Staying Productive During NaNoWriMo

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In this #NaNoWriMo article we talk about some ways you can stay productive during the entire month of NaNoWriMo. 

Are you participating in NaNoWriMo this year? If you don’t know, November is the National Novel Writing Month, and the challenge is to write 50,000 words during the month of November. If you start on November 1st, it means you’ll have to average 1667 words per day in order to make that goal a reality. 

For a lot of people trying to become full time writers, 1667 words per day is a significant increase in the amount of productivity that they have during the month. Sustaining that becomes draining over a long period of time, especially once the excitement of the project and the stress of life gets in the way. 

So how do you complete the challenge of writing 50,000 words in a single month, without burning out, and without losing steam? I’ve done NaNoWriMo many times. I’ve won some years and lost some years, and I have some tips that will help you to keep going, even when it gets tough.

  1. Work on Multiple Projects

The general spirit of NaNoWriMo is that you will start a new project on November 1st and work on that one project, to the exclusion of all else, until you hit 50,000 words, or until the end of the day on November 30th, whichever comes first. NaNo rebels will work on an already in-progress novel, or multiple projects, in order to get their words in. 

I have heard of writing every day, one poem a day, and revision challenges. Many writers use NaNo month to work on multiple projects, and you shouldn’t be afraid to have several of them in the wings if you think you will need them to get your word counts in.

  1. Scene You’re Excited to Write

While you may be writing diligently throughout the first week, by the second week, most people’s motivation will start to wane. This is completely normal. Thousands of people experience this in weeks two and three of NaNo. One of the reasons you might get stuck is because the middle of your novel isn’t fully clear to you. Another reason is because the middle of the book is where the hard work of building and earning the ending payoff begins.

If you find that you are slowing down, muddling through, or completely stuck, it’s okay. One way to rekindle the passion for your novel is to skip ahead and write a scene that is burning in your mind, or a scene that you are excited to write about. Having that future scene written can give you clues about where you will need to go next to bring your story to that eventual place. It can give you ideas for things that you need to thread in earlier in the narrative. It will help motivate you to stick with the less fun parts of your story and give you stamina to push through.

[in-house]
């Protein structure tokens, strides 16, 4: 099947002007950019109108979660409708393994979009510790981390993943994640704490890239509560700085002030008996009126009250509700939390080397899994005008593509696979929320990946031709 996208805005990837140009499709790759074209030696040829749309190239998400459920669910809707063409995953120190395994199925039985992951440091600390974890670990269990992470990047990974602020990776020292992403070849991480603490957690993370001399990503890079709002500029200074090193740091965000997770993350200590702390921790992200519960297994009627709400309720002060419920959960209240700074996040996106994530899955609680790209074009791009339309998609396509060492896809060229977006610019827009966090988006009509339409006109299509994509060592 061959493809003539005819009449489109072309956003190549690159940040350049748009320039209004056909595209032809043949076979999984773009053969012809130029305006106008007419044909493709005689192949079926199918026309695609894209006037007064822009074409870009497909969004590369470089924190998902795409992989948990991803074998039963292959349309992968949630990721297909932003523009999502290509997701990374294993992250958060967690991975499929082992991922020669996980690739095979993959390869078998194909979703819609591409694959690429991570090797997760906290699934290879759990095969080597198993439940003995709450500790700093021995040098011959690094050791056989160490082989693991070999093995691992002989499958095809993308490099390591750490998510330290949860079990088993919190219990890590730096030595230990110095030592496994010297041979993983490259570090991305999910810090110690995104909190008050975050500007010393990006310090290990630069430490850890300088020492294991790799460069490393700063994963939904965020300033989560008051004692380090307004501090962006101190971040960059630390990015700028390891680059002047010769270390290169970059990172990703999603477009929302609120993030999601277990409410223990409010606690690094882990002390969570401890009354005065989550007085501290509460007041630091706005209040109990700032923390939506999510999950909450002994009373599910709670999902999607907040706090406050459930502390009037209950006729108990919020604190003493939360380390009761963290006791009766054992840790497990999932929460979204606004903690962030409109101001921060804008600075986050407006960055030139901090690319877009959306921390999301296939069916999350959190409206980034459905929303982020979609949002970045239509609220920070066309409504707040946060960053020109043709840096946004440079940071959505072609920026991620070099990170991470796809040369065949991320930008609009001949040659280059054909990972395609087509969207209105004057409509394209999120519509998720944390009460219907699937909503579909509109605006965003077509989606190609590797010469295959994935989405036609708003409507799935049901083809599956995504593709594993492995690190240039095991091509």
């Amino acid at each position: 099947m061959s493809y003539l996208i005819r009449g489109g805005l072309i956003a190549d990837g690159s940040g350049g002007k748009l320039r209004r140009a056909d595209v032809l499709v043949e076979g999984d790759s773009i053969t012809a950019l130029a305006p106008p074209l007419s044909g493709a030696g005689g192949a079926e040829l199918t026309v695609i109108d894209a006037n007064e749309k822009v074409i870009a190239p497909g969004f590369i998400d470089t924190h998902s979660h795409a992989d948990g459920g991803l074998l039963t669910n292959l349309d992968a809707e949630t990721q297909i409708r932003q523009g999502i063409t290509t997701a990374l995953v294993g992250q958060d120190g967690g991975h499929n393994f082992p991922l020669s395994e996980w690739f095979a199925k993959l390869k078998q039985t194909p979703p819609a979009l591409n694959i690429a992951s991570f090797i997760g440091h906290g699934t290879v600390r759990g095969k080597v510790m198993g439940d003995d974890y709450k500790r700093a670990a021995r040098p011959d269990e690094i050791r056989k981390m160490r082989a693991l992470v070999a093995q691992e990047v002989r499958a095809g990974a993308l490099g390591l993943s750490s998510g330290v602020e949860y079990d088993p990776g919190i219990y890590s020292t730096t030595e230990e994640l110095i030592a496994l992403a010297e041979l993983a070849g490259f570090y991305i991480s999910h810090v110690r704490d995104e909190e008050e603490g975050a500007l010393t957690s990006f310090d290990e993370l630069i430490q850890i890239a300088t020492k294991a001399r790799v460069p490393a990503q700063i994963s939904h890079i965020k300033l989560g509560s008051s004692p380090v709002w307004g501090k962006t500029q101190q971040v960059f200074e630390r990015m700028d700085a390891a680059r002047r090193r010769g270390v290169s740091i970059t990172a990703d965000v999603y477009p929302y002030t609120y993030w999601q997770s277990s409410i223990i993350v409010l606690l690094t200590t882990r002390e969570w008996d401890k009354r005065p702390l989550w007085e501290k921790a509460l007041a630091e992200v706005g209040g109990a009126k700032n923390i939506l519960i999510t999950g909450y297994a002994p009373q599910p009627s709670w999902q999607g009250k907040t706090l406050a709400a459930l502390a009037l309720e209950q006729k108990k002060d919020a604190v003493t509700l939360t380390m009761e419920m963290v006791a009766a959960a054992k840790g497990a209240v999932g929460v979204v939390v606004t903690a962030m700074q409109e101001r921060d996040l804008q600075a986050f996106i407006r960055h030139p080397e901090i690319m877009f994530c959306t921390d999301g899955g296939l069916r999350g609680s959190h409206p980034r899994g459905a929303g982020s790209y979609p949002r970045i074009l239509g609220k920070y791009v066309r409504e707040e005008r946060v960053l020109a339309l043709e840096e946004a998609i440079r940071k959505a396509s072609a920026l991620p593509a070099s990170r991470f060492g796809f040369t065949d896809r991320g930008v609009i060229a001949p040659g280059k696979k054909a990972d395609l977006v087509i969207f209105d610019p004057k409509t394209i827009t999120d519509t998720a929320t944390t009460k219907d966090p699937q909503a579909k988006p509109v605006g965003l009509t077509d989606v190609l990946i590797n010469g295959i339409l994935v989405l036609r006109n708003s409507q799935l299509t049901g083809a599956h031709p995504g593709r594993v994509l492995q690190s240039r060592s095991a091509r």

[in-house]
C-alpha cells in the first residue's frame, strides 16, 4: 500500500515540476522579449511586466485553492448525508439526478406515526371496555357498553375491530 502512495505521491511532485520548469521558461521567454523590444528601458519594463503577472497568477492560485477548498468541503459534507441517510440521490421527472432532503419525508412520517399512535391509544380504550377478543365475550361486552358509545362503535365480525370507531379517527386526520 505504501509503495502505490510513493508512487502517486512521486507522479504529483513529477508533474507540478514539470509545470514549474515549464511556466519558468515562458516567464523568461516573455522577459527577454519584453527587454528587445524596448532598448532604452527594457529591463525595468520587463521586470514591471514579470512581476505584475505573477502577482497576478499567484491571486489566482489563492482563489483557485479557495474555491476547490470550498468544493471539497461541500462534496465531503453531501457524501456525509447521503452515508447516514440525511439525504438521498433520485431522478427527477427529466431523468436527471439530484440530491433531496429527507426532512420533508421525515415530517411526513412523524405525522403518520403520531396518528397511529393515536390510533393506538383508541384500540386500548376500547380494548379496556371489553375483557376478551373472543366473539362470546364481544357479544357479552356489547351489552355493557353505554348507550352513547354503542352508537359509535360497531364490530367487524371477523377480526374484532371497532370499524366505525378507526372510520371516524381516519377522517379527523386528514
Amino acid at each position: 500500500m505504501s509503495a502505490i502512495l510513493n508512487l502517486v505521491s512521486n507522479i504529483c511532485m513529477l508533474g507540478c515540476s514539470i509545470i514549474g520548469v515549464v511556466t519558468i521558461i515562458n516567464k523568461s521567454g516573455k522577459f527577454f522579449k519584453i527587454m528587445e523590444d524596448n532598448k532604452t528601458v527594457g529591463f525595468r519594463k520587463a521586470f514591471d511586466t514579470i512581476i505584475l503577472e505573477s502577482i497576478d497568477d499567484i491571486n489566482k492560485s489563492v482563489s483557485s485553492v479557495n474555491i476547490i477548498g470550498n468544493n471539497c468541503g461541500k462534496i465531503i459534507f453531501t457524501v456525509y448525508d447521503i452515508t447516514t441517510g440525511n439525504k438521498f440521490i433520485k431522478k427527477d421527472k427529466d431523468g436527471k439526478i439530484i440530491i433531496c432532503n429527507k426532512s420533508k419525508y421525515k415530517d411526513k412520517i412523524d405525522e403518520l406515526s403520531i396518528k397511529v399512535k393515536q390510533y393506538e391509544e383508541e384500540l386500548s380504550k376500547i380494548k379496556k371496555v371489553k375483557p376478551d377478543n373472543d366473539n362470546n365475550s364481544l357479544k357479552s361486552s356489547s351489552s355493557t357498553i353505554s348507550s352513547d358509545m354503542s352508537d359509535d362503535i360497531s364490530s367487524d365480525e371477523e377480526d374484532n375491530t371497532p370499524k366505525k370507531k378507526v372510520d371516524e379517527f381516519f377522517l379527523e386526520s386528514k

1. Never Throw Words Away

It is critical to remember that even if you hate every bit of what you’re writing in the moment, you wrote new words, and all of them count toward your word count for the day. 

Lovelies, NaNoWriMo doesn’t judge your work on its quality. It doesn’t say to you, yes you made 50,000 words but 32,000 of them were garbage so they don’t count. You shouldn’t pre-judge your words until you have a full novel in the works. I have reattempted a scene half a dozen times, and just written it in a new section. I have counted new sections of an outline as words because my old outline deviated really hard from where it was when I started the month.

Words are words, and the goal is to write them. The goal has nothing to do with how good or bad those words might be. Don’t worry about it, just make a new section and move forward, because you can always delete it after NaNo month is over.

So those are my tips for staying productive and keeping your word counts high every day during the month of November. Managing your word count is always so much more than managing your time and your manuscript, and I think it’s important to always highlight the aspects of writing that aren’t obvious if you’ve never attempted something before. There’s no handbook for doing something for the first time, and for me, personally, having specific insights into how things work is really helpful, so I hope this is something you can find helpful too.

Discussion Questions

  1. What kinds of tricks do you have that get you unstuck if you’re not writing?
  2. What are your best tips and tricks for making 50,000 words in November?
  3. Do you plan on participating in NaNoWriMo this year? Will you do a full 50K, and if not, what are your goals?
  4. What’s your best productivity tip for NaNoWriMo?
  5. What questions would you like to see me answer in a blog post or podcast episode?

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One Reply to “Staying Productive During NaNoWriMo”

  1. I like tip #2. And whenever I get stuck in my writing, I conjure a scene that I actually feel like writing. Sure, I might need to complete a boring chapter here and there, but I’ve found that I can always find ways to make a chapter more interesting. Anyway, thanks for this post!

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